This past week was the five year anniversary of my father passing away.
My dad was 82 years old when he died, peacefully passed away in his sleep, with no significant health concerns, and had a family that loved him. Our last words to each other in our final conversation were, “I love you.” I miss him terribly, but if I could choose a way to die, that would be it.
It doesn’t mean that I don’t struggle without him and that my life hasn’t changed significantly. The pain isn’t the same as it once was, but I am forever changed.
I write this all while I sit in a hotel in Athens, Greece, the country my dad immigrated to Canada from. I think about how different things are in this country from when he left. I can get around quickly with google maps, order food from my computer or phone, and have a ton of options and suggestions for places to eat on Yelp. Obviously, they are good and bad things in every place in the world, but I remember coming here when I was a child, and they didn’t have indoor plumbing at our relatives’ place of residence.
As I grabbed some food from the hotel lobby, a teacher from Lebanon, came up to me and said they appreciated my work. Their kind words humbled me but then I went to my room and cried, wondering what my dad would think. A teacher from Lebanon, recognized an educator from Canada, in a hotel lobby in Greece, my parents’ home country where I have the blessing to be able to keynote. I thought about what my dad would have felt of that interaction, and I know he would have been blown away by how the world has become so small.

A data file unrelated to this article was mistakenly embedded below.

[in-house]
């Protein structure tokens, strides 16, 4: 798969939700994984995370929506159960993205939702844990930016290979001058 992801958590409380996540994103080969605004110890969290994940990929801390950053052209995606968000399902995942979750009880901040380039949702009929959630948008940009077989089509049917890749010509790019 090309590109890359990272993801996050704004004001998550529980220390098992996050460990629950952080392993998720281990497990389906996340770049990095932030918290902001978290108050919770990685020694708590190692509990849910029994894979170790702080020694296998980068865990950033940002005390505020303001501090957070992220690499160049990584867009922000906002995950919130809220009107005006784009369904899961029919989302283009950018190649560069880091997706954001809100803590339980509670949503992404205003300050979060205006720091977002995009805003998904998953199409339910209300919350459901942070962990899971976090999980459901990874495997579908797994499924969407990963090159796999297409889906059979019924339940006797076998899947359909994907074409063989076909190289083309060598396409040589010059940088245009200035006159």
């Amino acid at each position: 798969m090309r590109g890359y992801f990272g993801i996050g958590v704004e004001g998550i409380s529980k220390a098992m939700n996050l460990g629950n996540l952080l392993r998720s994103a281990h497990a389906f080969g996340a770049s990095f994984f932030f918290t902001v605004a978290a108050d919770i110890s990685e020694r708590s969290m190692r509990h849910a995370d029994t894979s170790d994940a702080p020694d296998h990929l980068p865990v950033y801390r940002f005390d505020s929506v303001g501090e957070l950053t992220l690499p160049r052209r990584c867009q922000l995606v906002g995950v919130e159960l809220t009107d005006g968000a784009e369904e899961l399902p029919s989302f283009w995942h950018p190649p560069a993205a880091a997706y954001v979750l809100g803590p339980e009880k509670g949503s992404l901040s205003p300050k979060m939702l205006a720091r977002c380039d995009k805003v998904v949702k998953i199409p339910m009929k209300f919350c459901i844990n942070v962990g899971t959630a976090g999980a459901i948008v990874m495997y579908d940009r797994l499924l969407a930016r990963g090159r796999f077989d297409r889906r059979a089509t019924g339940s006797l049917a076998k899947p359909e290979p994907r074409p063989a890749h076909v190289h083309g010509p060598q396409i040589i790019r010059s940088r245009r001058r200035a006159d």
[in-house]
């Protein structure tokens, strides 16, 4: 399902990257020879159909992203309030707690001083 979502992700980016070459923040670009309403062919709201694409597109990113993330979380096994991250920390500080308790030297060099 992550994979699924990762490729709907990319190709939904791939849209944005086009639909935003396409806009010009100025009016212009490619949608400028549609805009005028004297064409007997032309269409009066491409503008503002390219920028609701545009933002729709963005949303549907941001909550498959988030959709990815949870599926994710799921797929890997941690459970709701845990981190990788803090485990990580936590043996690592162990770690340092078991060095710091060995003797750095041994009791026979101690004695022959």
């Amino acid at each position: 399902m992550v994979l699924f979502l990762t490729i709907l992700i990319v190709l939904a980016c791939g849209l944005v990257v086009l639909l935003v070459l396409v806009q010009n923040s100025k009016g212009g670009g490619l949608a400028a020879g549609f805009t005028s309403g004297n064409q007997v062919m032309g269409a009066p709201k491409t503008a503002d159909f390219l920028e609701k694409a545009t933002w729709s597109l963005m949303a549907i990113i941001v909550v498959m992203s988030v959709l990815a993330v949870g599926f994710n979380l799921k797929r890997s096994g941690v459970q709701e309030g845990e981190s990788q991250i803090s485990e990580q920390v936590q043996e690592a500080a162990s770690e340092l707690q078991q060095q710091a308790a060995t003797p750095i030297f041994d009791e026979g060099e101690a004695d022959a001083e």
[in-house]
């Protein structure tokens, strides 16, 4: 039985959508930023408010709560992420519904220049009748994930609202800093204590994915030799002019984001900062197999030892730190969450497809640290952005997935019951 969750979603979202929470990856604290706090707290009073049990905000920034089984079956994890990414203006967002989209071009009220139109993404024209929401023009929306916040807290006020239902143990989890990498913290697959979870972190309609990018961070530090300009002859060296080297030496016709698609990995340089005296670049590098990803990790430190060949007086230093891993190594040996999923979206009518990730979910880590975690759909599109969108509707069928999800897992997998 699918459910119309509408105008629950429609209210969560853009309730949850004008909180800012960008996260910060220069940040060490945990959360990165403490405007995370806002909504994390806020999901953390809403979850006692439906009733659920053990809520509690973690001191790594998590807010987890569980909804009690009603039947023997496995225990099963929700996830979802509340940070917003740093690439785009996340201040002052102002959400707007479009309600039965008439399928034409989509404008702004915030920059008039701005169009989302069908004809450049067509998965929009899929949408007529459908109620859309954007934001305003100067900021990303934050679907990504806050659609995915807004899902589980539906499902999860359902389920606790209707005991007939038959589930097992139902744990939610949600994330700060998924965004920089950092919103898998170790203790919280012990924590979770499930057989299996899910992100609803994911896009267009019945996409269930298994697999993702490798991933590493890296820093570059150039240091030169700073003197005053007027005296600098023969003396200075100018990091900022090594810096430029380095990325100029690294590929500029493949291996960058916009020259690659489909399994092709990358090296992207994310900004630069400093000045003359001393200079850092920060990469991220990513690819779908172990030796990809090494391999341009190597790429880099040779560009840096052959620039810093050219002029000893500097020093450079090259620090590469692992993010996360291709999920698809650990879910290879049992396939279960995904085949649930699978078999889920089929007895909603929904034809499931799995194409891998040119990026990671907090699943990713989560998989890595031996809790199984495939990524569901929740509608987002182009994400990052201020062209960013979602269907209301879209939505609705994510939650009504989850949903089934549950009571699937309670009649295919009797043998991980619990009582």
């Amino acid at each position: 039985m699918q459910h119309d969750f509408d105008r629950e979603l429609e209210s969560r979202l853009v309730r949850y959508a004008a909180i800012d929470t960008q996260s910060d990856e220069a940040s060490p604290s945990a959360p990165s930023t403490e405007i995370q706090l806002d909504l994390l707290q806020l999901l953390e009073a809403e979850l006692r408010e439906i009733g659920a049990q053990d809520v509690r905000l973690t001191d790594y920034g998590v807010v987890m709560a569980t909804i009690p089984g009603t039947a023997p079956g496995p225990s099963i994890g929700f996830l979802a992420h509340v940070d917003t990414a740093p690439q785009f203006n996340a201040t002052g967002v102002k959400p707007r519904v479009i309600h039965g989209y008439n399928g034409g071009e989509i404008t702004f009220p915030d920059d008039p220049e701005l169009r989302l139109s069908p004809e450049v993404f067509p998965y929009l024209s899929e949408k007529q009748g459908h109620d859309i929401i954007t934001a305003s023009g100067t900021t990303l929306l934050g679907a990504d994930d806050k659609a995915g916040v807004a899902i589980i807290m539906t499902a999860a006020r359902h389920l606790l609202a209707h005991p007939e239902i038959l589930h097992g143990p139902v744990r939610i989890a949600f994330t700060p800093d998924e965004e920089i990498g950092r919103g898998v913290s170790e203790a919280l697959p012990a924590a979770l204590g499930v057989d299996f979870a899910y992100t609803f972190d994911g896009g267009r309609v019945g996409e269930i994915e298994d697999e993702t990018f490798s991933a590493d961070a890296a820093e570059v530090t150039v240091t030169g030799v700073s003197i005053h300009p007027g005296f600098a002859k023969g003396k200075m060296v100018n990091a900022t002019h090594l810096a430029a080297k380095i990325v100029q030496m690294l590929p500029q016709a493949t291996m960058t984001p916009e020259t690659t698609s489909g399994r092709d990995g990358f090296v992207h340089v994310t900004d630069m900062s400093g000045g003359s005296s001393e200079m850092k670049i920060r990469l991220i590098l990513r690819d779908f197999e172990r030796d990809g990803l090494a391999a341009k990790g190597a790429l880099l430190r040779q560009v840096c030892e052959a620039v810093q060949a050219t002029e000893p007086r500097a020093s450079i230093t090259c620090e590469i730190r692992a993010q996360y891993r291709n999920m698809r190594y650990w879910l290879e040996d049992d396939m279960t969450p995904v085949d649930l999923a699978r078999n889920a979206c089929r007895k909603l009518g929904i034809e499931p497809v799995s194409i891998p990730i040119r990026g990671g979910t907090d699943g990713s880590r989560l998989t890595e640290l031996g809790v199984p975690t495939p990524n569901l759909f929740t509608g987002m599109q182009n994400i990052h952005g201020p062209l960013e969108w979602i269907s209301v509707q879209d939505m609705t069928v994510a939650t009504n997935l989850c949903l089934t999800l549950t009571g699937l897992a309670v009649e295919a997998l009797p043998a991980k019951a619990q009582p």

My mom and dad, worked tremendously hard to ensure their children could live a life of purpose. A life of purpose doesn’t mean you don’t have to do the hard stuff. I have argued that it makes the hard stuff more tolerable. This quote from Dan Pink sums it up beautifully:
The goal of education, as was the goal of my parents, is to help create opportunities for those that they serve to live a life full of purpose that was better than the generation prior. It is to empower those we serve to create something better than what we have experienced ourselves, not to merely “fit in.”
My parents did so much for my siblings and me with so much less than I have today. This does not mean that I haven’t screwed up along the way or am not profoundly flawed. I am focusing on doing the best with what is in front of me and taking advantage of the opportunities that my parents, as well as my teachers and coaches, gave to me.
I think about this all of the time…We know better, we have access to better, so we need to do better.
I am always in awe thinking of how my parents did so much with so little, to help their children find their purpose. With what we have access to today, I know we can do so much more. Not only for our students but for each other as adults.
Miss you dad. Thank you for everything that I didn’t realize you were doing until way later in life.
Source: George Couros